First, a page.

Defense Secretary Panetta warns against 'pet projects' in defense budget

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Defense Secretary Leon Panetta warned legislators Thursday against adding unnecessary “pet projects” to the defense budget. The warning came one day after the House Armed Services Committee passed an amendment authorizing $100 million to conduct an environmental survey for missile defense shield silos that the Pentagon did not request.

Republicans in Congress managed to obtain bipartisan support for the measure to find potential sites for 20 land-based interceptor missiles to protect the East coast of the United States.

They say they are worried that the president is not serious about missile defense, especially in light of his “hot mic” moment with then Russian President Dmitri Medvedev in which Obama said he would have more flexibility on missile defense after the US presidential election in November.

“He has some secret deal or plan,” said Rep. Mike Turner, R-Ohio, who sits on the House Armed Services Committee. “We want to make certain that we're making the missile defense system robust, while he is at the same time announcing internationally that he wants to weaken it.”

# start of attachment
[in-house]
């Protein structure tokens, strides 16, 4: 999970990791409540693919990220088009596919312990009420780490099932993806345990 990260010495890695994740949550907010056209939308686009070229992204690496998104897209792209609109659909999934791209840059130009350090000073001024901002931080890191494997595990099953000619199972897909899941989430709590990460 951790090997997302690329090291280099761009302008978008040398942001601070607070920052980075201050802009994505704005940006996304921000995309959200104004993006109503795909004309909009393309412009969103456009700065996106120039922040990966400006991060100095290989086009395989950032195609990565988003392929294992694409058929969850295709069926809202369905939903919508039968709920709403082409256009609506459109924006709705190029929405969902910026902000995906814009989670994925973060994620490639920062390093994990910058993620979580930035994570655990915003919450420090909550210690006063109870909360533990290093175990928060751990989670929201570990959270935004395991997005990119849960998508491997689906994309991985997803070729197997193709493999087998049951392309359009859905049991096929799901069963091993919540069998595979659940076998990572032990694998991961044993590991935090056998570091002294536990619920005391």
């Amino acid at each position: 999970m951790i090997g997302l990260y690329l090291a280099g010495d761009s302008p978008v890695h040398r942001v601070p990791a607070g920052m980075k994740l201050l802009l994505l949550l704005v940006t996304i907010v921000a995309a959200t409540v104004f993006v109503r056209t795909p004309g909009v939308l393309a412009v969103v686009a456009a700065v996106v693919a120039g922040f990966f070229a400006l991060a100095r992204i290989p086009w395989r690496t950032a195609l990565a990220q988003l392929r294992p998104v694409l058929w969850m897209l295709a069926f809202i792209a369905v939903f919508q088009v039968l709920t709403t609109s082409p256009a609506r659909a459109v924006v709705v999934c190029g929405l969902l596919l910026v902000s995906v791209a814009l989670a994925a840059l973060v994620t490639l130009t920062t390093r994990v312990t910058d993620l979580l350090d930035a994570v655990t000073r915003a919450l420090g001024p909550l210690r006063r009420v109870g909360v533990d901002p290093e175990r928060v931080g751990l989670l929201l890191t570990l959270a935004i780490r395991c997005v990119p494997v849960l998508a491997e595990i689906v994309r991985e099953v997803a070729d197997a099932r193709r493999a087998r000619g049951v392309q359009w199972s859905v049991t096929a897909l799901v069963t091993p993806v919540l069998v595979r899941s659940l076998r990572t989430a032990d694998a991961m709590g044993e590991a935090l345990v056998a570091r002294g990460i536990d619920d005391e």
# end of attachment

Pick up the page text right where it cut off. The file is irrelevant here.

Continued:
Republicans argue that the East coast of the United States needs to be protected the way the West coast is from potential North Korean and Iranian missiles. California and Alaska have interceptor sites at the Vandenberg and Ft. Greeley military bases.

Democrats think the Republicans are simply trying to force Obama into vetoing the measure so that he looks weak on national security defense.

North Korea and Iran don't have any intercontinental ballistic missiles capable of reaching the East Coast. Iran's longest range missile, the Shahab 3, can travel about 1000 miles, but the distance from Tehran to Washington, DC is 6,352 miles. North Korea's longest range missile, the Taepodong, has a range of 1864 miles, according to, which also falls 5000 miles short of the East Coast of the United States.

"Of course this is election year politics, of course it is,” Rep. John Garamendi, D-Calif., told Fox News. “Beating the national security drum is something the Republicans do often, usually 6 months before a national and a regional election."

The 100 million dollar request passed the House Armed Services Committee in a late night bill mark-up by 56 to 5.

The Pentagon says it never requested the money for an East Coast missile defense shield, nor does it think it is necessary. Chairman of the Joint Chiefs of Staff, Gen. Martin Dempsey said as much from the Pentagon during a briefing today:

“On the ballistic missile defense issue as you know  we went through a strategic review back in the fall and we mapped our budget to it,” said Dempsey in response to a question from Fox News. “In my military judgment the program of record for ballistic missile defense for the homeland as we have submitted it is adequate and sufficient to the task.  And that's a suite of ground and sea based interceptors so I don’t see need beyond what we have submitted in the last budget.”